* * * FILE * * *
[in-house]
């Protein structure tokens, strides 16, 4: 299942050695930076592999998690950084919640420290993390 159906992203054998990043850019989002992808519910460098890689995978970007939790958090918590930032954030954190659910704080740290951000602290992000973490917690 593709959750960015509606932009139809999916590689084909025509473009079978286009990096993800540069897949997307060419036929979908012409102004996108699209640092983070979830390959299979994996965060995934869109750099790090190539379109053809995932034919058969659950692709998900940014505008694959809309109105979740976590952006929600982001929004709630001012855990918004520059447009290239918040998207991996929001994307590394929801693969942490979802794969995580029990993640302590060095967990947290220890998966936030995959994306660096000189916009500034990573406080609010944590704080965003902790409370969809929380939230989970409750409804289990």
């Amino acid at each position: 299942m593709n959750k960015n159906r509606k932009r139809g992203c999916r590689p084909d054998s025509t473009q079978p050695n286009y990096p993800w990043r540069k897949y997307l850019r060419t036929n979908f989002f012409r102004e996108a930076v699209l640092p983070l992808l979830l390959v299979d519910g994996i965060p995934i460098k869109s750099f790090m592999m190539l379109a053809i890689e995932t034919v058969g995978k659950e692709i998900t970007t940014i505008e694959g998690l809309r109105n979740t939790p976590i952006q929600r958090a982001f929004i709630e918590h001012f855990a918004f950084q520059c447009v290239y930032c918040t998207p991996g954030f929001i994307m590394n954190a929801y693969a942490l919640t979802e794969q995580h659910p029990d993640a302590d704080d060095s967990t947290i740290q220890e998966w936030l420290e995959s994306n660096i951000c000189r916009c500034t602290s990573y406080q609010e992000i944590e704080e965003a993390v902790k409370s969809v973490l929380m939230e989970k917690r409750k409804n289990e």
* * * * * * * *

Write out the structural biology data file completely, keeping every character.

[in-house]
């Protein structure tokens, strides 16, 4: 299942050695930076592999998690950084919640420290993390 159906992203054998990043850019989002992808519910460098890689995978970007939790958090918590930032954030954190659910704080740290951000602290992000973490917690 593709959750960015509606932009139809999916590689084909025509473009079978286009990096993800540069897949997307060419036929979908012409102004996108699209640092983070979830390959299979994996965060995934869109750099790090190539379109053809995932034919058969659950692709998900940014505008694959809309109105979740976590952006929600982001929004709630001012855990918004520059447009290239918040998207991996929001994307590394929801693969942490979802794969995580029990993640302590060095967990947290220890998966936030995959994306660096000189916009500034990573406080609010944590704080965003902790409370969809929380939230989970409750409804289990």
């Amino acid at each position: 299942m593709n959750k960015n159906r509606k932009r139809g992203c999916r590689p084909d054998s025509t473009q079978p050695n286009y990096p993800w990043r540069k897949y997307l850019r060419t036929n979908f989002f012409r102004e996108a930076v699209l640092p983070l992808l979830l390959v299979d519910g994996i965060p995934i460098k869109s750099f790090m592999m190539l379109a053809i890689e995932t034919v058969g995978k659950e692709i998900t970007t940014i505008e694959g998690l809309r109105n979740t939790p976590i952006q929600r958090a982001f929004i709630e918590h001012f855990a918004f950084q520059c447009v290239y930032c918040t998207p991996g954030f929001i994307m590394n954190a929801y693969a942490l919640t979802e794969q995580h659910p029990d993640a302590d704080d060095s967990t947290i740290q220890e998966w936030l420290e995959s994306n660096i951000c000189r916009c500034t602290s990573y406080q609010e992000i944590e704080e965003a993390v902790k409370s969809v973490l929380m939230e989970k917690r409750k409804n289990e």